The Power of Micro-Blogging

I use Twitter daily (look for me under “Epic Living”).  One of the people who follows me asked my thoughts on micro-blogging in the corporate arena.  I wanted give my thoughts around that and why you should embrace it as well.

First, micro-blogging is a cool way of giving your “fans” and idea of what you’re doing on a micro level-no pun intended:-).  On Twitter you have 140 words or less to do that.  You can click here to learn what I wrote there this morning.

So what about corporations/businesses using a tool like Twitter?  I think it would be a tremendous tool to communicate and to connect.  Imagine your company provides a piece of hardware for the iPhone.  Your CEO just got back from a conference where he met with Steve Jobs.  Steve told your CEO how pleased Apple was with your company’s service levels.  As an employee would you like to see a micro-post like the following?

    “Everyone, just had a conversation with Steve Jobs.  He’s amped about our service levels.  More to come.”

That kind of communication not only encourages and engages, but gives real-time information.  It’s better than email and IM, because in places like Twitter, you are in a community that has a look and feel of community.  And if you haven’t already noticed, people crave community.

You might say why not just send an email?  But at the same time someone could have said to Google, why not just stick to search.  Great tools are created when you go into paths not yet worn.  I guess that’s why they call it innovation.

Here are some thoughts on how micro-blogging could help an organization:

  • Community would/could be built and cemented-with customers and employees.
  • Organizations would see engagement rise-significantly.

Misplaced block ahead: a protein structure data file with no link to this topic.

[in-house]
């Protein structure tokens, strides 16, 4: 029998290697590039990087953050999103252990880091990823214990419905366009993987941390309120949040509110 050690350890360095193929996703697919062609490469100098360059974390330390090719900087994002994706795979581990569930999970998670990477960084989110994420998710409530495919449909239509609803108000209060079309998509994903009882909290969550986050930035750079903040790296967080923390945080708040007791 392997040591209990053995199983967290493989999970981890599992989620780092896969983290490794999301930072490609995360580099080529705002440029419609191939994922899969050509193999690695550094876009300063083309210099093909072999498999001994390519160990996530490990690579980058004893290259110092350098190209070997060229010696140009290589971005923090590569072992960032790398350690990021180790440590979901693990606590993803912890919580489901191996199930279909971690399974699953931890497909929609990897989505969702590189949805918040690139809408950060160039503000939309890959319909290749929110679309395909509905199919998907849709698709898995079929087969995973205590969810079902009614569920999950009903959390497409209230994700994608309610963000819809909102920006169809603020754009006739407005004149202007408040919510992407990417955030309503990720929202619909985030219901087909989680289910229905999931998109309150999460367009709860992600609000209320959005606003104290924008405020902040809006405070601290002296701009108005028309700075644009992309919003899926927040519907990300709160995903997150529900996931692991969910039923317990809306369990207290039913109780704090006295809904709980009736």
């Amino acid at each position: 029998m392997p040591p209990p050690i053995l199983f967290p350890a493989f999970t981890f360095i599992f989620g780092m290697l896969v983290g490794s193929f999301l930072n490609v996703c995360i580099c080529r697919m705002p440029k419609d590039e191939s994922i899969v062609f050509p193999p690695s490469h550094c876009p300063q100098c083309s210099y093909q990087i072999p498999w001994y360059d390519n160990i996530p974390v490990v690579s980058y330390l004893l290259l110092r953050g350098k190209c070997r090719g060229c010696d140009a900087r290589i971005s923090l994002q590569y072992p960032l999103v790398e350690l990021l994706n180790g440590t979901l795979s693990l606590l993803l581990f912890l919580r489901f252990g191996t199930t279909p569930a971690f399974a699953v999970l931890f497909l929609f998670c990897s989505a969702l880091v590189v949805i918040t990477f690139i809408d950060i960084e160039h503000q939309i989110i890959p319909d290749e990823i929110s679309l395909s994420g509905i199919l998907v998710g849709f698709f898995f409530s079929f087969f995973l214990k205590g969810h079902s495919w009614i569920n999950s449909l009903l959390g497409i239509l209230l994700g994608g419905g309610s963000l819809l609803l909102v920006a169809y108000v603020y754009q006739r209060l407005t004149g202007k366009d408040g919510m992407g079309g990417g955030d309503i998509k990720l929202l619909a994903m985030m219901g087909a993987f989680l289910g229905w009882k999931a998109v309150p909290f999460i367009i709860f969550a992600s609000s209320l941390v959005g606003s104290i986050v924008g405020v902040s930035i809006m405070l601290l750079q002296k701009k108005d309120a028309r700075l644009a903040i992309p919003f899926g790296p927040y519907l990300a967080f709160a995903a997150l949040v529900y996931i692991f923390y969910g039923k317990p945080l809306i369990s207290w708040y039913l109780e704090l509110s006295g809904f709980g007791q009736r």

• Organizations would become more fluid and less rigid.
  • Courage would be found, because you’d have to take on HR and Legal.
  • Customers would have a compelling story to follow.
  • Customers would become more loyal.
  • Money follows those who do something engaging.

To Blog or Not to Blog

When I spoke to the OWL group last week, there was some conversation around corporate blogging.  The substance of those conversations were mainly around the lack of understanding about blogging-specific to organizations taking the leap . 

In my speech I referenced a study from Forrester Research that I found on Lois Kelley’s blog.  You can look at her post here.  The study brought to light what’s wrong with corporate blogs.  Namely, they’re bad.

Here’s what I think is wrong with many corporate blogs, and how to make them better:

  1. The sites are too institutionalized.  It’s as if risk is the black plague.  If HR (for an internal blog), Communications, and Legal are hovering at every turn, you probably are just writing press releases.  Which, as we know, kills conversation.  My recommendationis to embrace risk and change the world.  Stop playing it safe.  And by the way, your organization will make more money too.